I found this article about Chris having her first baby.
She's Come a Long Way With Baby Chris Evert Adjusts Easily to Life Without Tennis, Thanks to Alex
The Los Angeles Times
Feb 23, 1992; MIKE PENNER
All around her, the world she once knew, the world she once ruled, spins onward without her.
Martina Navratilova, her co-star throughout a 15-year ride in women's tennis, pounds out another victory in Chicago, eclipsing the record they shared by winning tournament No. 158.
Chris Evert changes another diaper.
Jimmy Connors, 39, her old beau of nearly two decades ago, turns his two-fisted backhand into a cottage industry by reaching the U.S. Open semifinals, reinventing himself as the grand old man of the game and letting the pain-reliever commercials and Tennis magazine covers fall where they may.
Chris Evert sits for another breast-feeding.
Jennifer Capriati, her self-styled, pony-tailed protege, paints her fingernails black, rocks out to Guns N' Roses and has traded in her Bart Simpson T-shirt collection for a crush on guitar player Slash.
Chris Evert stares into the eyes of 4-month-old Alexander James Mill and notes how her life has changed, too.
"You have this little person, this little life in your arms," she says, "and he has these big blue eyes and you don't know where in the world he got them and he just melts my heart. I never want to go anywhere without him. I'm his slave."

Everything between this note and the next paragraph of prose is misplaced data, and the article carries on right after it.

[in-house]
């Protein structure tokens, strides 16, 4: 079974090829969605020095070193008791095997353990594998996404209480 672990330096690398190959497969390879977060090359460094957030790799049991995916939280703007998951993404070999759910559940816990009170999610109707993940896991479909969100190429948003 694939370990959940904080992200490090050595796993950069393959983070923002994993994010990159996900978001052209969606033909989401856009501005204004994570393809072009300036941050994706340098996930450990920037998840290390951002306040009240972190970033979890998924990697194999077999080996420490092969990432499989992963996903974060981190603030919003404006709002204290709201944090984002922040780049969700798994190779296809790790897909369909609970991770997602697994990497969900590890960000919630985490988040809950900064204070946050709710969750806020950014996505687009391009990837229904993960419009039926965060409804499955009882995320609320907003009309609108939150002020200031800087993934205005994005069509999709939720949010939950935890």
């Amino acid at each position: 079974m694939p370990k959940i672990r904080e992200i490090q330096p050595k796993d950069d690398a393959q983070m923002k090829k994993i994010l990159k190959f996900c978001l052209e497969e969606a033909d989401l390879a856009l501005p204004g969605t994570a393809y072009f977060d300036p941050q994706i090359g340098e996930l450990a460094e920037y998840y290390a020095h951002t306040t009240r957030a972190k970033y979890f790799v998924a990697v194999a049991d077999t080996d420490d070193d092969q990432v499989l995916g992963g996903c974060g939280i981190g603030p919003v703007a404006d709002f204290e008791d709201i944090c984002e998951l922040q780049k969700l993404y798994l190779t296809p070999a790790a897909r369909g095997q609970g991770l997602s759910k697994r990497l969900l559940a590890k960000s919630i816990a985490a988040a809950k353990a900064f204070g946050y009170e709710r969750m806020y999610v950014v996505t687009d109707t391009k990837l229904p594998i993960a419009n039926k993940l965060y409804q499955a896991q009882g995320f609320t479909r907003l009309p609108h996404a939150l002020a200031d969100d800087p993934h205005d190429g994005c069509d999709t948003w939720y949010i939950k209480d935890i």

Tennis without Chris Evert-you had to suspect it was going to continue. Evert has been retired for two years, and there was never any shortage of challengers to the throne. One, Steffi Graf, has already held it and lost it. Now is the era of Monica Seles. Capriati beckons, and, as always, there is Navratilova, 35 and awaiting the next case of teen-age burnout for her chance to ascend again.
But Chris Evert without tennis? Undoubtedly, a shakier proposition. She wanted a child, sure. She wanted a family, sure. But what would Chris Evert be without chalk lines under her sneakered feet, a rapidly wilting opponent to be nailed to the other baseline and a sterling silver trophy-dish to be held overhead?
Flat on her back on doctor's orders during the rougher stages of her pregnancy last summer, Evert acknowledged she had to wonder.